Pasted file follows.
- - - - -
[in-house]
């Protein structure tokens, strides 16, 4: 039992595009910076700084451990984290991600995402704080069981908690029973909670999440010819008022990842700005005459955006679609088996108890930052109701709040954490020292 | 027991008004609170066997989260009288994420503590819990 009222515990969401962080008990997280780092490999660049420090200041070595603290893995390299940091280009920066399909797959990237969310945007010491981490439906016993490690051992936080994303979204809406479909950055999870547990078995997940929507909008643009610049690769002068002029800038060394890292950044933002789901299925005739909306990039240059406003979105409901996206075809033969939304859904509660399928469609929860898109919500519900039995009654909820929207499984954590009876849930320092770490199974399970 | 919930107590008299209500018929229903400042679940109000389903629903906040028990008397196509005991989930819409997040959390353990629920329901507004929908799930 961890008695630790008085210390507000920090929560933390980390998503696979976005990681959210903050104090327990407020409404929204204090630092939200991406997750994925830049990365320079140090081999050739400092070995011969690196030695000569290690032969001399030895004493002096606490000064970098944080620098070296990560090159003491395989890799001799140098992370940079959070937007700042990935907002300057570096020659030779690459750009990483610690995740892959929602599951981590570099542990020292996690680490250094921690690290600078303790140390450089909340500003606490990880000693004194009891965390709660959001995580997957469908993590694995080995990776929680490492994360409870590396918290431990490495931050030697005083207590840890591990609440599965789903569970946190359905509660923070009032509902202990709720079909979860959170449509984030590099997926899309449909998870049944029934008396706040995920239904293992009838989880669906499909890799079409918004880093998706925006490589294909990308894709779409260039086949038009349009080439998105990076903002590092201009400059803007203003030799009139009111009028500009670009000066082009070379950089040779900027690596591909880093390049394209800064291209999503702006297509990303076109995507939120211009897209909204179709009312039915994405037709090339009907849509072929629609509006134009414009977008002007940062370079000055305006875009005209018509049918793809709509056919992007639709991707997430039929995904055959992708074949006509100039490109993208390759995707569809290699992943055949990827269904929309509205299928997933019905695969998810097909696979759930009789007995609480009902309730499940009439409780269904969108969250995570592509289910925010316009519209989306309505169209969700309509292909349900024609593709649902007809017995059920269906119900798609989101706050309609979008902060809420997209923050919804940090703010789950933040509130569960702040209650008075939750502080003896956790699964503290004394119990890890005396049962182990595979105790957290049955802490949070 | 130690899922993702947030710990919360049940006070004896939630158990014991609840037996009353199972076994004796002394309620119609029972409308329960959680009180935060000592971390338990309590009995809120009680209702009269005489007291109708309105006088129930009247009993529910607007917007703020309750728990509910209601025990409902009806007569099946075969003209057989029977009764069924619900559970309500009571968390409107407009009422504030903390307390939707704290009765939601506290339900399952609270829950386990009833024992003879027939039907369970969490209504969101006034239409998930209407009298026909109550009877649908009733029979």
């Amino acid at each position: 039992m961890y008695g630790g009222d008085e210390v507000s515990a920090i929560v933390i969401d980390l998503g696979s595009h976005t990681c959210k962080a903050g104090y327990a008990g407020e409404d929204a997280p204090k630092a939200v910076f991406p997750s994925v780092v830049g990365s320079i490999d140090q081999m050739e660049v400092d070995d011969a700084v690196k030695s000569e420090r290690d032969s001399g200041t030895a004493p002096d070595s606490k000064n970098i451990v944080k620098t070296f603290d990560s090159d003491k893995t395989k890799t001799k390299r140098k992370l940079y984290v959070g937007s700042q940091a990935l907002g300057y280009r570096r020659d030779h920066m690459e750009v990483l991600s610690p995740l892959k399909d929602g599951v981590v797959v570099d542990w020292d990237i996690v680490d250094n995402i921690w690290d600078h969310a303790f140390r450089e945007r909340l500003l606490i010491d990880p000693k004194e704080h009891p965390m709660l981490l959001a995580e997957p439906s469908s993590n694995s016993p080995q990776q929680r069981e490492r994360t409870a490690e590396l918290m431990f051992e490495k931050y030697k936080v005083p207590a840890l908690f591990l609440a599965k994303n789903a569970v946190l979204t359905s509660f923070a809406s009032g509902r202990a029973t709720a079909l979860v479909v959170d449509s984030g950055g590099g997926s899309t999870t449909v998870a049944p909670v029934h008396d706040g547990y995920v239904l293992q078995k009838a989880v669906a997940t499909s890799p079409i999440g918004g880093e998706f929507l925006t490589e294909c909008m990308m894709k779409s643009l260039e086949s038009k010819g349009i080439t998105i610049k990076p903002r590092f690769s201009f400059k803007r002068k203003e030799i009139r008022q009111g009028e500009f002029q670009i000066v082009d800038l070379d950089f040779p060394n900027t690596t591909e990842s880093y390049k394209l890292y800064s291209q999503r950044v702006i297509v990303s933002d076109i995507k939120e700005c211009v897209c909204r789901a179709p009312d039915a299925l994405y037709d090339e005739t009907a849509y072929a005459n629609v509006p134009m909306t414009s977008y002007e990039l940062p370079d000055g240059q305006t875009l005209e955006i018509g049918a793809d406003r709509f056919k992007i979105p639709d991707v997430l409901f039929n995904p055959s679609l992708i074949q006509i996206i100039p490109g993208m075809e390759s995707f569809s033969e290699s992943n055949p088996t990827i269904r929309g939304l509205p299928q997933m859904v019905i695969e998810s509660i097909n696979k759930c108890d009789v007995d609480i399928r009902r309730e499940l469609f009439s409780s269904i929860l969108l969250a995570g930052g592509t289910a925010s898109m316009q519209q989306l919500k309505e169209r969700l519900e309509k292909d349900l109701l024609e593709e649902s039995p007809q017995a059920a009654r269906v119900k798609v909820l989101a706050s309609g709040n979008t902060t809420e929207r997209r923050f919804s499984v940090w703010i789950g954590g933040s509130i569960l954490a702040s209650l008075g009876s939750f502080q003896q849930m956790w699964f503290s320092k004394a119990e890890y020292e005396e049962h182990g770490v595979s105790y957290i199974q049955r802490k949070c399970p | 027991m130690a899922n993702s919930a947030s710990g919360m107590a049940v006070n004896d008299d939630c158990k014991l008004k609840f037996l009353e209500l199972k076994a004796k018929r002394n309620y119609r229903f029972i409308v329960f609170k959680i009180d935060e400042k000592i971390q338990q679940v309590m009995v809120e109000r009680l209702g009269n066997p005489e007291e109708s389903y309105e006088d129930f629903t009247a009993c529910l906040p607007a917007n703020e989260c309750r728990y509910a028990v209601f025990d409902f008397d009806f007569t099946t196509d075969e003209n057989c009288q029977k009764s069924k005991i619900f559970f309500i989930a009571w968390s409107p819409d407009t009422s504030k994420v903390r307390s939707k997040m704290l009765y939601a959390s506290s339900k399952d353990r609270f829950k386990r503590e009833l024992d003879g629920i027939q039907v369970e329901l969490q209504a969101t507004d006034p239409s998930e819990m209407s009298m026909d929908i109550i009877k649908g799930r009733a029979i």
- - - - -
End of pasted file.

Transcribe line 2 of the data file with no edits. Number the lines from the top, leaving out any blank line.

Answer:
């Protein structure tokens, strides 16, 4: 039992595009910076700084451990984290991600995402704080069981908690029973909670999440010819008022990842700005005459955006679609088996108890930052109701709040954490020292 | 027991008004609170066997989260009288994420503590819990 009222515990969401962080008990997280780092490999660049420090200041070595603290893995390299940091280009920066399909797959990237969310945007010491981490439906016993490690051992936080994303979204809406479909950055999870547990078995997940929507909008643009610049690769002068002029800038060394890292950044933002789901299925005739909306990039240059406003979105409901996206075809033969939304859904509660399928469609929860898109919500519900039995009654909820929207499984954590009876849930320092770490199974399970 | 919930107590008299209500018929229903400042679940109000389903629903906040028990008397196509005991989930819409997040959390353990629920329901507004929908799930 961890008695630790008085210390507000920090929560933390980390998503696979976005990681959210903050104090327990407020409404929204204090630092939200991406997750994925830049990365320079140090081999050739400092070995011969690196030695000569290690032969001399030895004493002096606490000064970098944080620098070296990560090159003491395989890799001799140098992370940079959070937007700042990935907002300057570096020659030779690459750009990483610690995740892959929602599951981590570099542990020292996690680490250094921690690290600078303790140390450089909340500003606490990880000693004194009891965390709660959001995580997957469908993590694995080995990776929680490492994360409870590396918290431990490495931050030697005083207590840890591990609440599965789903569970946190359905509660923070009032509902202990709720079909979860959170449509984030590099997926899309449909998870049944029934008396706040995920239904293992009838989880669906499909890799079409918004880093998706925006490589294909990308894709779409260039086949038009349009080439998105990076903002590092201009400059803007203003030799009139009111009028500009670009000066082009070379950089040779900027690596591909880093390049394209800064291209999503702006297509990303076109995507939120211009897209909204179709009312039915994405037709090339009907849509072929629609509006134009414009977008002007940062370079000055305006875009005209018509049918793809709509056919992007639709991707997430039929995904055959992708074949006509100039490109993208390759995707569809290699992943055949990827269904929309509205299928997933019905695969998810097909696979759930009789007995609480009902309730499940009439409780269904969108969250995570592509289910925010316009519209989306309505169209969700309509292909349900024609593709649902007809017995059920269906119900798609989101706050309609979008902060809420997209923050919804940090703010789950933040509130569960702040209650008075939750502080003896956790699964503290004394119990890890005396049962182990595979105790957290049955802490949070 | 130690899922993702947030710990919360049940006070004896939630158990014991609840037996009353199972076994004796002394309620119609029972409308329960959680009180935060000592971390338990309590009995809120009680209702009269005489007291109708309105006088129930009247009993529910607007917007703020309750728990509910209601025990409902009806007569099946075969003209057989029977009764069924619900559970309500009571968390409107407009009422504030903390307390939707704290009765939601506290339900399952609270829950386990009833024992003879027939039907369970969490209504969101006034239409998930209407009298026909109550009877649908009733029979």